I'm glad to have heard from your mother that the story was incomplete. I felt it was, but I thought maybe you were in a hurry to get at least part of it. I will continue with the Ostropol part-that town was really something special--I relied too much on your Grandma Rose to supply part of the story-- it was historically famous because of a character called Hershel Ostropolier--who clowned around for the Hasidic Rabbis about 150 years before I was born. legend bave him a site in the marketplace where he was buried. And the Jews were paying tribute to him during my time in Ostropol.
I will tell you only about the ones I participated in as an active spectator. In 1910 a first cousin by name Nechuma Echenberg was married to a third cousin in town. I only remember his last name Kitner, a lively young fellow, an excellent watchmaker and repairer. He had the most spectacular show in town tho not in the marketplace. It was situated at a strategic corner where several roads led to the marketplace. I was fascinated by his shop. It had a large glass window hung with various clocks he rigged up and they always kept perfect time. These clocks were never wound because the pendulums were mounted on springs that kept them bouncing swinging and every one had a different figure on it; one composed of a boy and girl on a swing going back and forth thereby moving the mechanism. Another had a little black figure negroid features, bouncing up and down on a little board. I used to go by there on my way to school about a mile and a half from where I lived and always started out an hour earlier to get to watch the various clock antics. The school I went to was a govt school and Jews had to pay tuition. My Grandmother wanted me to get a Russian education as well as Hebrew. I was in that school six days a week and enjoyed it very much--8 AM to 2:30 PM. After that school I went to Hebrew school where I was instructed only in Hebrew and had to memorize various writings of the prophets. This school stressed Isaiah and Jeremiah.
My cousin Eitner tried to interest me in clock-making, but I was so fascinated by his window that I used to spend all my time outside drawing all the movements in the window.
To get back to Nechuma's wedding and the tribute to Hershel. Weddings in Ostropol lasted a minimum of six days. The families each vied to have a day of celebrating in their houses- with food, drinks, and music and dancing. The last day of the wedding a parade thru town, music blaring and leading to the supposed grave of Hershel. The dancing there was particularly wild and all passersby joined in the festivities. I know of a book by Nathan Ausuber where he tells a lot of Jewish folklore stories with several devoted to Hershel. I'm sure you will be able to get it in the library. While I'm on books, there was a Hebrew poet who was a friend of my fathers. They both contributed to the newspaper I mentioned in my first letter. HATSFIR was the name of the paper. In my travels I met Chaim Nachman Bialik and I told him I sang several of his poems--he immediately said "you must be David Richman's boy." He was overjoyed that his poems were passed on and appreciated. It was in Paris I met him and I took him to a cafe where in the evenings several friends of of mine, students at the Sorbonne, used to gather and we sang all kinds of songs in various tongues--the night I brought Bialik we sang one of his poems. It was really something. A lot of American tourists gathered on the terrace and plied us with food and drinks if only we would continue to sing. To get back to Ostropol. The town was small, about 2000 population on market days-usually Mondays. We were a poor people but we lived what in America would be considered luxuriously- the majority of the townspeople had mercantile establishments--all these people had at least one or two servants in the house altho no baths. Once a week on Fridays we went to the public sauna and luxuriated in the steam room--then to plunge into the cold swimming pool called a "Mikvah"- menfolk only- women had special days arranged for them. In my house I enjoyed chores. We had two cows which I usually fed and after Maria milked them I drove them to a town square where a shepherd took charge and all the cows gathered were driven out to the fields and meadows where they grazed all day--in the evening they were brought back to the place and everyone took charge of his cows and brought them home That was a chore that had to be attended to daily at 5 AM.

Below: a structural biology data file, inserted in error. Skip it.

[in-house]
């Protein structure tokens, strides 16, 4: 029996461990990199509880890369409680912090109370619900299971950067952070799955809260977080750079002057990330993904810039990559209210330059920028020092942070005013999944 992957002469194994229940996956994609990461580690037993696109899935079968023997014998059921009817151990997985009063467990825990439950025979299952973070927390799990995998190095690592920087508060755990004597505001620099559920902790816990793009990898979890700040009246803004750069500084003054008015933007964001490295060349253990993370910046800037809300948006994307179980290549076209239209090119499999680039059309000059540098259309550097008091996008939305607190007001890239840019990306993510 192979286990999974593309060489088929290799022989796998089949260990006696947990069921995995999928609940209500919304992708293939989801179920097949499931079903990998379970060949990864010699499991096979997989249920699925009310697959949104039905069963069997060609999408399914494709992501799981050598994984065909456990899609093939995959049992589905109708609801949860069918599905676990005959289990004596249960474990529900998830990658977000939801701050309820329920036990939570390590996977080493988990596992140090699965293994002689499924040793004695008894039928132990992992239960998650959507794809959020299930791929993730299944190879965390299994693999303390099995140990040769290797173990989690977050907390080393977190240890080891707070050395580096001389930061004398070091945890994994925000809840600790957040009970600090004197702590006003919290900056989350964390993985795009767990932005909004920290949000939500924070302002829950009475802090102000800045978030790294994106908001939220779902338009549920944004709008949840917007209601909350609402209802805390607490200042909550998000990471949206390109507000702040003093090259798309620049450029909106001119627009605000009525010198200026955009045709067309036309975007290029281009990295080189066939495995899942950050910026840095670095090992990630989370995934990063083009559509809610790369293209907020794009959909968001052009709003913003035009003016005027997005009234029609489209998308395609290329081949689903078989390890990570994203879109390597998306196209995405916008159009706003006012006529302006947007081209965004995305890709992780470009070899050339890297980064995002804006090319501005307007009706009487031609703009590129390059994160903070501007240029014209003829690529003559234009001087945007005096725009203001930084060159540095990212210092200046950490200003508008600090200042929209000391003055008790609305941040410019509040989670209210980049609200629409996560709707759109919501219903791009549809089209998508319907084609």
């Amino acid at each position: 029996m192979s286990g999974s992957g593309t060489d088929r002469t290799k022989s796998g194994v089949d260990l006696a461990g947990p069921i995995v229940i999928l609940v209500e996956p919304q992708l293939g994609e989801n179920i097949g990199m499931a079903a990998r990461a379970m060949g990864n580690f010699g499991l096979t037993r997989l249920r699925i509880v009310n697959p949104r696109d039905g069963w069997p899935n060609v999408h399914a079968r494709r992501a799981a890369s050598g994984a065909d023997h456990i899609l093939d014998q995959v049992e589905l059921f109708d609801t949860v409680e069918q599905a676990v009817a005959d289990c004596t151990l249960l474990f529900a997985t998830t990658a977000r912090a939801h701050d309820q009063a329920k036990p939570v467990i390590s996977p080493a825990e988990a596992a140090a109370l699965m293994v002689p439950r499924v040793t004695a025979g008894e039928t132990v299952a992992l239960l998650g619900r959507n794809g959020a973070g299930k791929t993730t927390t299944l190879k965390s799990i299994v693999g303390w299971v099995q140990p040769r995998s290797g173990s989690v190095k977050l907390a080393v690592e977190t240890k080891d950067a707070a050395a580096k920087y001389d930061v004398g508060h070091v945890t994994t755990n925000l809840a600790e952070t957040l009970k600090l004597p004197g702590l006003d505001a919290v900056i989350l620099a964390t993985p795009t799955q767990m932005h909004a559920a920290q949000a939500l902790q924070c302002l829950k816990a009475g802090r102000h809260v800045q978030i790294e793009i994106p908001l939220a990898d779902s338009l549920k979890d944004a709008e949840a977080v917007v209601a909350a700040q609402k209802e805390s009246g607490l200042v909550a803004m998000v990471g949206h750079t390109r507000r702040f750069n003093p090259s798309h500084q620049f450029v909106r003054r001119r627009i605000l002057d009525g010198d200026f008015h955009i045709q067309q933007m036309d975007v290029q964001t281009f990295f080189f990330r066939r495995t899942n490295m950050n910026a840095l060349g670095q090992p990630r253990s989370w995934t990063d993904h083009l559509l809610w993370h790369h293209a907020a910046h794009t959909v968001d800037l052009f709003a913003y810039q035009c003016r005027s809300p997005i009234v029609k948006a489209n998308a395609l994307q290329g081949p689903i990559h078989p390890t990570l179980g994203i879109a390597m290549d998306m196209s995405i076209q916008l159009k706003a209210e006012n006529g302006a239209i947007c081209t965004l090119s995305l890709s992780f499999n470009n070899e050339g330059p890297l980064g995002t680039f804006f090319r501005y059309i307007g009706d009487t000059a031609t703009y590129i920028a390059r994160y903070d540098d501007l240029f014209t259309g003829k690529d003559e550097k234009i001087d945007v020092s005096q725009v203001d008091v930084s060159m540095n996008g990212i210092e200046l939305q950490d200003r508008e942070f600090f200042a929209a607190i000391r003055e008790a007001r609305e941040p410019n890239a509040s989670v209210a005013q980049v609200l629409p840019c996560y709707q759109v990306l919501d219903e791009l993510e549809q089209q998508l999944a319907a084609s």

The working people's families-such as shoemakers, tailors, carpenters, blacksmiths, etc. was a different life completely--they were looked down upon because of an historic mistake. When the Jews were invited to Russia and Poland it usually was arranged thru Rabbinical Congregations. The Rabbi was leader and he signed an agreement with the various authorities--that the Jews will not engage in anything but commerce, so that whoever broke the agreement was a pariah in the community. They were really poor.